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Bachelor of Arts in History | Undergraduate Degree Program

Bachelor of Arts in History

About OU’s Bachelor of Arts in History

Are you considering an online degree in history? If you have an interest in history, then you should turn your passion into your profession by enrolling in Ottawa University's accelerated, online Bachelor in History program. As a history major, you’ll explore the impact of past events on vital contemporary problems and synthesize the study of past human activity with the nature, purpose and principles of governmental systems throughout the world. Then you’ll bring it all together to develop an understanding of public events and trends in both national and international spheres.

Education and Qualifications

Numerous local museums, historical societies, government agencies, non-profit, and other organizations offer internships or volunteer research opportunities. Archaeological field schools instruct future anthropologists, archaeologists, and historians in how to excavate, record, and interpret historical sites and typically require a bachelor degree or higher. Many of our history graduates continue their education with a Masters in Education.

Courses and Curriculum

The courses and curriculum for our accelerated, online bachelor in history program explore the interrelationships between society and the environment, issues of war and peace, and movements for social and political change. Your courses may include:

  • American Government
  • American Women's History
  • Global Issues in Historical Perspective
  • Religion in American Culture
  • Seminar in American History and Government I
  • Seminar in World History I
  • The American Experience I & II
  • Twentieth Century World History
  • United States Constitution
  • World Civilization I & II
  • World Regional Geography

For curriculum and course descriptions, please download a History program overview.

Career Outlook for History Majors

With a major in history, you can apply solid critical-thinking and problem-solving skills to careers, including teaching, research, law, information specialist, intelligence agent, museum curator, archivist, and more. You could even find yourself studying ancient civilizations across the globe!

According to the U.S. Bureau of Labor Statistics, the median annual wage for historians was $63,680 in May 2019. An online degree in history prepares students for a wide variety of career options where research, problem solving, analysis, and communication skills are valued. In fact, most graduates with a bachelor in history degree have the flexibility to work outside of traditional historian jobs, and pursue careers in education, communications, law, business, publishing, or journalism.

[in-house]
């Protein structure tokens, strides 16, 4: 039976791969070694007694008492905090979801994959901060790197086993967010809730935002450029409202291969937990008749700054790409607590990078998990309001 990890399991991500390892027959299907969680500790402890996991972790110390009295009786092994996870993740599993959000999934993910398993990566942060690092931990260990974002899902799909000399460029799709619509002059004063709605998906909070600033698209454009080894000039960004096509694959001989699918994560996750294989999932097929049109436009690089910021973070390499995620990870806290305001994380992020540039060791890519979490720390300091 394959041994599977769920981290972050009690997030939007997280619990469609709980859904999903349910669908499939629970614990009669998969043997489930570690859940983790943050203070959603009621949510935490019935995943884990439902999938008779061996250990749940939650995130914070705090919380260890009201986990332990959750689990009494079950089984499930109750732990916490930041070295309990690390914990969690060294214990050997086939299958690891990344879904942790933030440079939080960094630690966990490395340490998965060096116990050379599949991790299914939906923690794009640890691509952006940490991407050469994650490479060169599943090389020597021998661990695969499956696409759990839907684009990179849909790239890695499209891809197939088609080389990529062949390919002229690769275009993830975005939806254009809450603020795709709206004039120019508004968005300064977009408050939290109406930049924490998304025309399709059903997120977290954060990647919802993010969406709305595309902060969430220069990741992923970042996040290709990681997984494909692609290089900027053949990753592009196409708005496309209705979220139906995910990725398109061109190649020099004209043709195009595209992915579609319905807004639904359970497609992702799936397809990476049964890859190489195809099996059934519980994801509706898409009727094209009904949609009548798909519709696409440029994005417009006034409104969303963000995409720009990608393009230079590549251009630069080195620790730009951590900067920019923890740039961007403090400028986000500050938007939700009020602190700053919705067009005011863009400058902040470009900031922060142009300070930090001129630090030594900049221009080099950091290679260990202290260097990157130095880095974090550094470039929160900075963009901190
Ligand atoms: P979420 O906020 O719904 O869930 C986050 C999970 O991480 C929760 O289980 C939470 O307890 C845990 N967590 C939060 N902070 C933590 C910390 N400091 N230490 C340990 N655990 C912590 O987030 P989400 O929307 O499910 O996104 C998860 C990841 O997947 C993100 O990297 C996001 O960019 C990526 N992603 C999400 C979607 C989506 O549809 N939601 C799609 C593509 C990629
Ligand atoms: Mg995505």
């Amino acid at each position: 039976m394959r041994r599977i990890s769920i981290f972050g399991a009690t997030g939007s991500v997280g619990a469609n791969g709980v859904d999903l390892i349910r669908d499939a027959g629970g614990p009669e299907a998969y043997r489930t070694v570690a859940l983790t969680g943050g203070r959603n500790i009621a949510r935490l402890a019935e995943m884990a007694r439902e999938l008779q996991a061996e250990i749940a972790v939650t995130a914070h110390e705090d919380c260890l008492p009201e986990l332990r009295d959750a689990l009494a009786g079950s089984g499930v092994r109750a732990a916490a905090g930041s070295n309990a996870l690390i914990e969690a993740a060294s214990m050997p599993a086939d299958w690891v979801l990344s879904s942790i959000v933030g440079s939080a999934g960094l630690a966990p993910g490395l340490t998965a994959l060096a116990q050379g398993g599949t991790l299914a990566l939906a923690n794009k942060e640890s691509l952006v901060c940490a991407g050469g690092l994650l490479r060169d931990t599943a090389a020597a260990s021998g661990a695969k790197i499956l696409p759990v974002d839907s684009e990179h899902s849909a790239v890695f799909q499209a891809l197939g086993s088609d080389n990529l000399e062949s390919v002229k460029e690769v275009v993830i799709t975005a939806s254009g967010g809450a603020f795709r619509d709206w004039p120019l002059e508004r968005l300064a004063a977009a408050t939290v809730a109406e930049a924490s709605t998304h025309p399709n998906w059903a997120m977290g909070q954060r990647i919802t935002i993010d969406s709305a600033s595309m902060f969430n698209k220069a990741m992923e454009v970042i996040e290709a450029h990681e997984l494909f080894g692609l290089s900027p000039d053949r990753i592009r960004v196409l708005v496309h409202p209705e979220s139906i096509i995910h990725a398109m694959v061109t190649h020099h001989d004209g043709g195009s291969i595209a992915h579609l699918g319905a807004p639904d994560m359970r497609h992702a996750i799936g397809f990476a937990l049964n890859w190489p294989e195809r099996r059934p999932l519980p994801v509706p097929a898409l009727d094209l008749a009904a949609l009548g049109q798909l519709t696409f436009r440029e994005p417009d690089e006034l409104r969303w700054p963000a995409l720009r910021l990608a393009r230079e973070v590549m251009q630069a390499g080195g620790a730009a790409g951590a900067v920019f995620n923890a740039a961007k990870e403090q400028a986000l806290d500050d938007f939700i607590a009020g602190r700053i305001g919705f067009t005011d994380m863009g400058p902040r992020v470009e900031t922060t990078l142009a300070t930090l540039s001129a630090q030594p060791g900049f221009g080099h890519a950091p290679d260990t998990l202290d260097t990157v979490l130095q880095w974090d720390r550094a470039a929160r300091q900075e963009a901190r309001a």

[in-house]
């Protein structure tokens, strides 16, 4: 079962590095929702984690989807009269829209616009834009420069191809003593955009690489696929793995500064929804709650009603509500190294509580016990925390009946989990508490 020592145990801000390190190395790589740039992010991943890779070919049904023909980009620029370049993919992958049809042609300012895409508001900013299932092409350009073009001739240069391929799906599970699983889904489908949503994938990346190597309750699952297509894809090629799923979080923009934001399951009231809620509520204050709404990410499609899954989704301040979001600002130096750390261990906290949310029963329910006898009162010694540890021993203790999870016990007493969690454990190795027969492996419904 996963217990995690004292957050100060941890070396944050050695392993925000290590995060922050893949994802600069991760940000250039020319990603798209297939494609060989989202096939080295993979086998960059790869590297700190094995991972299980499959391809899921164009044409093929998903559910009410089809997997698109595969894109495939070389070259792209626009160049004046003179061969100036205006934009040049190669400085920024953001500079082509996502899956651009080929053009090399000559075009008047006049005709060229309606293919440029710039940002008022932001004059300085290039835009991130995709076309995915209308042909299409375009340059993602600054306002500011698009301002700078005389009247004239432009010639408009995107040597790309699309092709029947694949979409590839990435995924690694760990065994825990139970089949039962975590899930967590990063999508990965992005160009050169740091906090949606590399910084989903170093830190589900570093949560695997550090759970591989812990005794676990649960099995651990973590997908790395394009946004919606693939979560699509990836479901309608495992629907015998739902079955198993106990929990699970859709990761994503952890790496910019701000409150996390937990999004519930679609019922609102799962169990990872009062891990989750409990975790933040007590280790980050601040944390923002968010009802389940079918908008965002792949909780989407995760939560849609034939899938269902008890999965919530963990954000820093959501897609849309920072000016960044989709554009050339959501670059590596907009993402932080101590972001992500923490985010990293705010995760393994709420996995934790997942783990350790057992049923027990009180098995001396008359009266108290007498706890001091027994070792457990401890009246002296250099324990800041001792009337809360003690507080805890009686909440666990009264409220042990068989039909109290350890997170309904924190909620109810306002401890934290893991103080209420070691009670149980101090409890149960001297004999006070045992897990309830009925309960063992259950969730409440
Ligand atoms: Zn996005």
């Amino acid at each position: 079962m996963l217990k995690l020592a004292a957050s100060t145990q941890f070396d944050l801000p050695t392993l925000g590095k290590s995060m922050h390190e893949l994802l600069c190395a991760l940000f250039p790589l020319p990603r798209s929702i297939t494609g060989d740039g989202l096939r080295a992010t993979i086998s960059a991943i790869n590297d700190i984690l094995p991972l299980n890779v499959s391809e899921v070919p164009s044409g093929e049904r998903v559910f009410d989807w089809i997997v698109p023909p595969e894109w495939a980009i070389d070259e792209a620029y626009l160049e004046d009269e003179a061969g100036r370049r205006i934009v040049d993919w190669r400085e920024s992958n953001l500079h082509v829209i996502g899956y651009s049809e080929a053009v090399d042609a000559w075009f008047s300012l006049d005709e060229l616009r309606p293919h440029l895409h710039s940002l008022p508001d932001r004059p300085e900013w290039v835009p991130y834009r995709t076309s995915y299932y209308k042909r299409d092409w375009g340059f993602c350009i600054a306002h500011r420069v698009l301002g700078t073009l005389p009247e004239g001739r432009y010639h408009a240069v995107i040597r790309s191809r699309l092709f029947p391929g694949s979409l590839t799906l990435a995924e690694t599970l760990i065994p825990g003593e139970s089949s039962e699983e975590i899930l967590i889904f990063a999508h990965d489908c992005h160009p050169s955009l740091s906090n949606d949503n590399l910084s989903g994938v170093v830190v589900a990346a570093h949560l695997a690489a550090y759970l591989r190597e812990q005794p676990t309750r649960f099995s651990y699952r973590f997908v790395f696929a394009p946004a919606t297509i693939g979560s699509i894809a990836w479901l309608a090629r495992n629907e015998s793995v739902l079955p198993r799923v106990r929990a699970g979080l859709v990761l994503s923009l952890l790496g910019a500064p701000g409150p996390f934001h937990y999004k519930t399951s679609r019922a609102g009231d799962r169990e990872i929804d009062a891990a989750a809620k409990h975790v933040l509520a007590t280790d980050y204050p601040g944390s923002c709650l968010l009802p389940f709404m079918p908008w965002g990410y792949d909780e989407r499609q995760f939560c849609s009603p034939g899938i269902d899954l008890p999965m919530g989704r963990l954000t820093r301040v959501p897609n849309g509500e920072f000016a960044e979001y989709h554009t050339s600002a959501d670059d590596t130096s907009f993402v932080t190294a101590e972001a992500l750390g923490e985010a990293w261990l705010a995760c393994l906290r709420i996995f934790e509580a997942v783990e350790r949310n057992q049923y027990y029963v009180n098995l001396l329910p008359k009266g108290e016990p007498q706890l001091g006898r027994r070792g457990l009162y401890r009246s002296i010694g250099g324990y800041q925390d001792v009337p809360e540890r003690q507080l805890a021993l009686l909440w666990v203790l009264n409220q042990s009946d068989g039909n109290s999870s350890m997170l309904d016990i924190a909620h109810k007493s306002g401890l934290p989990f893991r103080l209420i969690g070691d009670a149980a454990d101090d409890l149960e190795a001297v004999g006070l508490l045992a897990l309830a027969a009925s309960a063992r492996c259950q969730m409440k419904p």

Perspective on the History Degree

Historians research, analyze, and interpret the past. They use many sources of information in their research, including government and institutional records, newspapers and other periodicals, photographs, interviews, films, and unpublished manuscripts such as personal diaries and letters. Historians usually specialize in a country or region, a particular period, or a particular field, such as social, intellectual, cultural, political, or diplomatic history. Other historians help study and preserve archival materials, artifacts, and historic buildings and sites. The study of history, like any effort that promotes critical thinking and careful judgment, prepares its practitioners for any number of careers, including government, law, teaching, politics, museum curator, park ranger, and journalism.

If you’re interested in earning a Bachelor's degree in history, contact us today!

See Also:

Masters in Education

Boost Your Career with an Accelerated Online Degree

How to Choose a Degree Program

History Major Courses

World Regional Geography |  
Survey of the developed and developing regions of the world, emphasizing regional differentiation, as well as concepts of location, place, human environment interaction, and cultural diffusion.

The American Experience I |  
Introduces the study of American history and its cultural, intellectual, political, economic, religious, racial and diplomatic topics. Emphasis on development of the country from discovery through Reconstruction.

The American Experience II |  
Uses principle theme of the development of United States since reconstruction. Examines political, economic, social, and cultural development.

The Great Plains |  
From northern Texas to the Canadian prairie provinces. Examines the physical environment, resources, land use patterns and ethnic cultures of the region. The historical and political development of Kansas plays a central role in the course.

Practicum in History |  
Experience aspects of the discipline through a semester long practicum.

World Civilization I |  
Introduces historical study of the beginnings and development of human culture and institutions, western
and non-western. Basic introduction to historical study.

World Civilization II |